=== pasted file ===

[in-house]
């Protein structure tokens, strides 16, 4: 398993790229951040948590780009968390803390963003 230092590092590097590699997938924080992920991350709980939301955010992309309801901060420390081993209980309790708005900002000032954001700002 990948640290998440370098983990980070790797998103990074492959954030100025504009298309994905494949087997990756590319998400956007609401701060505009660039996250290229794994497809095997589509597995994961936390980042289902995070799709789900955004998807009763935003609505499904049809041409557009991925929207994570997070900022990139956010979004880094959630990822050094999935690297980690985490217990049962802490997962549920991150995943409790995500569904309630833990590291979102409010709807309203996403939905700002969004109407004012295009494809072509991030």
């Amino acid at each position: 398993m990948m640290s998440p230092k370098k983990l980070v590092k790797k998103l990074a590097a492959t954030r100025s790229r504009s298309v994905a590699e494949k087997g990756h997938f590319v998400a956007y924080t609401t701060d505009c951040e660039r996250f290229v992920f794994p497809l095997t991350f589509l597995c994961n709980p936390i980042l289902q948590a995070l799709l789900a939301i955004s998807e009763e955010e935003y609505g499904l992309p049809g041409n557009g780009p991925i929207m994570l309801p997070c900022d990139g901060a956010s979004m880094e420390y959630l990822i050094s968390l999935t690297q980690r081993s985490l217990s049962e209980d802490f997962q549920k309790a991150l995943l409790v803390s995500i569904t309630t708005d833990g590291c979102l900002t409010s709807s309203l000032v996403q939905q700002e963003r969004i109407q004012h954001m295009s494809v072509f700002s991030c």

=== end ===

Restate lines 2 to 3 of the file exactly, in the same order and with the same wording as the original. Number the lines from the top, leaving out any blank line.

């Protein structure tokens, strides 16, 4: 398993790229951040948590780009968390803390963003 230092590092590097590699997938924080992920991350709980939301955010992309309801901060420390081993209980309790708005900002000032954001700002 990948640290998440370098983990980070790797998103990074492959954030100025504009298309994905494949087997990756590319998400956007609401701060505009660039996250290229794994497809095997589509597995994961936390980042289902995070799709789900955004998807009763935003609505499904049809041409557009991925929207994570997070900022990139956010979004880094959630990822050094999935690297980690985490217990049962802490997962549920991150995943409790995500569904309630833990590291979102409010709807309203996403939905700002969004109407004012295009494809072509991030």
């Amino acid at each position: 398993m990948m640290s998440p230092k370098k983990l980070v590092k790797k998103l990074a590097a492959t954030r100025s790229r504009s298309v994905a590699e494949k087997g990756h997938f590319v998400a956007y924080t609401t701060d505009c951040e660039r996250f290229v992920f794994p497809l095997t991350f589509l597995c994961n709980p936390i980042l289902q948590a995070l799709l789900a939301i955004s998807e009763e955010e935003y609505g499904l992309p049809g041409n557009g780009p991925i929207m994570l309801p997070c900022d990139g901060a956010s979004m880094e420390y959630l990822i050094s968390l999935t690297q980690r081993s985490l217990s049962e209980d802490f997962q549920k309790a991150l995943l409790v803390s995500i569904t309630t708005d833990g590291c979102l900002t409010s709807s309203l000032v996403q939905q700002e963003r969004i109407q004012h954001m295009s494809v072509f700002s991030c």